Our most recent Innovation Economy Viewpoint is on the topic of Google's acquisition of Motorola Mobility in the fall of 2011.  At a price of $12.5B this is Google's largest acquisition to date and it happens to be in context of a high stakes battle for IP in the mobile sector.  This case brings up a number of new points related to Google's strategy, IP as an emerging asset class and the very role of IP in innovation.  


As always, we appreciate your comments as input to a Google-Motorola Mobility teaching case for use in our Engineering Leadership and Entrepreneurship programs.  Comments and responses to open questions may be sent to ie@lists.berkeley.edu.   


Following up from our October 2011 Viewpoint, the Solyndra case with background data is now freely available at http://funginstitute.berkeley.edu


Ikhlaq Sidhu

Chief Scientist, Fung Institute for Engineering Leadership

University of California at Berkeley


Google's Acquisition of Motorola Mobility 

An Innovation Economy ViewPoint, February 2012 

Ikhlaq Sidhu, Shomit Ghose, Paul Nerger, John Golden

In mid-August of 2011, Google surprised the mobile industry by announcing its intention to acquire the mobile handset and tablet maker Motorola Mobility (NYSE: MMI).  At  an acquisition price of $12.5B, the deal offered a 40% premium over the market price for MMI, which had been operating at a net loss of 1.7% of sales.  This transaction represented Google's largest acquisition to date.


The acquisition was a surprise to the industry because Google licenses its Android Operating System to MMI and many competing handset Original Equipment Manufacturers (OEMs) on equal terms.  As such, does the acquisition signal a Google preference for the Motorola OEM in the future?  Only time will tell the true story, but Google reassured competing OEMs that this was not the case and that motive for the acquisition was to prepare a mobile technology patent portfolio to deal with the threat of patent infringement suits from competitors such as Apple.


In fact, the background of Google's MMI acquisition is not much short of a full-scale "Intellectual Property (IP) War" in the emerging mobile communications market centered around Google and Apple.  Motorola Mobility holds 17,000 patents and has another 7,500 pending.  And while patent quality is much more important than mere patent quantity, Apple is believed to have approximately 1,000 patents in this space, which happens to be about twice as many as Google had prior to the MMI acquisition.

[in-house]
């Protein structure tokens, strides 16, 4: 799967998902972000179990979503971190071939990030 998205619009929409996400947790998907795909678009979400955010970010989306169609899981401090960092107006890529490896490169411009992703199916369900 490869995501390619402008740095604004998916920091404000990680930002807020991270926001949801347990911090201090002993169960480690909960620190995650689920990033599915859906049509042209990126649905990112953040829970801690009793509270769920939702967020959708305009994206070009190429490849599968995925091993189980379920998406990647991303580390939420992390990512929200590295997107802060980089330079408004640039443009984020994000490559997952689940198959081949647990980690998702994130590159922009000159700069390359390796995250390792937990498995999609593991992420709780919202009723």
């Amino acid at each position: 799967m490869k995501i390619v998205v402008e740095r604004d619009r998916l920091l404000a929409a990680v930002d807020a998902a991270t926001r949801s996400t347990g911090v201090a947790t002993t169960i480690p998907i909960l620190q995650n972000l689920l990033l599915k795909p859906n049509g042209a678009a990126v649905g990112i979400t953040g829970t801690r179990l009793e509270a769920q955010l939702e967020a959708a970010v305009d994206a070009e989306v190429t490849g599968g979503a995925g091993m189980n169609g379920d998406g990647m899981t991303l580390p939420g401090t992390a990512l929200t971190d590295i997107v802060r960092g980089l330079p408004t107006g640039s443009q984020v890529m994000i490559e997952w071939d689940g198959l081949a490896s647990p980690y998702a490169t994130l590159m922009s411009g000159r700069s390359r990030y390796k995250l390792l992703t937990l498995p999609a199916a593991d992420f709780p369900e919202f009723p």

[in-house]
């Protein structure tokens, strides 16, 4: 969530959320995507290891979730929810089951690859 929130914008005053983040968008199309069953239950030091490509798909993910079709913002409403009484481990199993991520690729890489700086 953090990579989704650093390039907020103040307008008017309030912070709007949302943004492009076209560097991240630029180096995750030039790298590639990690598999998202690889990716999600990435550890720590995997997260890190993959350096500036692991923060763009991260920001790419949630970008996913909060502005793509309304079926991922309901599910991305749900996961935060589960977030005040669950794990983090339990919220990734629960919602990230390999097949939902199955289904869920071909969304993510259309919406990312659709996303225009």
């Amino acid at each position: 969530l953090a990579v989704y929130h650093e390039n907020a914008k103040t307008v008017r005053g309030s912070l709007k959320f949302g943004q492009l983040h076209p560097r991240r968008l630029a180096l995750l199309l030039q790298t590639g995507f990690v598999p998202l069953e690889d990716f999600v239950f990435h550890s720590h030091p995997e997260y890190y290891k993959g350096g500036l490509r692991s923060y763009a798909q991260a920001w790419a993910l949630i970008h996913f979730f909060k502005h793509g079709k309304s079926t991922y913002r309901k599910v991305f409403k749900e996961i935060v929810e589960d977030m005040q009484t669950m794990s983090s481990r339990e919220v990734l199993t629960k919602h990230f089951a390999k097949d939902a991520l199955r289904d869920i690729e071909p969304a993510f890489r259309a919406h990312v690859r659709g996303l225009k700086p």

Google's acquisition of MMI brings forward a number of interesting questions that affect the Innovation Economy:

  1. Is this acquisition really all about IP, or are there other strategic business intentions?
  2. Will Google move away from being primarily a horizontal provider of search and advertising to being a vertically integrated firm like Apple, or is the acquisition more about Google defending itself and its partners from IP litigation from Apple?
  3. Given the MMI assets, (including $3B in cash) and the market growth in mobile, what is a fair price for MMI with and without the patents?
  4. What does this mean for the market pricing of IP in the future, or is the MMI acquisition simply a special case?  What, if any, are the implications for IP pricing for earlier-stage firms?
  5. Perhaps more fundamentally, does the system for protecting IP still serve the purpose of providing a relatively short-term competitive advantage to those who take the risks to innovate, or has the nature and purpose of IP evolved in a different direction?


Today's IP Battlefield


Since the introductions of the iPhone and Android platforms, both Apple and Google have fiercely competed for mobile Internet smartphone users, a market previously dominated by RIM's Blackberry product.  This competition is fundamental to the future of search, on-line shopping, virtual goods, games, and an ecosystem of data applications.  In parallel with this competition for users, the new and incumbent players in the mobile space have become increasingly proactive in using legal measures to protect their investments and market share. 

  • Value of IP: Under the name Rockstar Bidco, Microsoft, Apple, and RIM recently purchased rights to Nortel's patent portfolio for $4.5B.  This purchase signals a new level of intensity in the battle for IP in the emerging mobile sector.
  • IP War: Patent litigation in the mobile space has been increasing at 25% on a yearly basis over the past six years.  Over the past year, 85 new lawsuits have been filed.   Prominent recent cases have included:
    • Motorola vs. Apple: Motorola asked Moto smartphones to be cleared of Apple IP.
    • Microsoft vs. Motorola: To request royalties from Motorola on smartphones.
    • Oracle vs. Google: For use of Java on Android.
    • Apple vs. Samsung, Apple vs. HTC: For Android functions on products of these Google partner firms. Google is aiding HTC in its case by claiming that Apple is using its patent portfolio to create a monopoly that is against the interest of the consumer.
    • Additionally: 1) Motorola recently won a case in Germany in which Apple was held to have violated some of Motorola's IP. 2) Apple won an injunction to stop Samsung from selling Galaxy Tablets with the Android OS in Germany.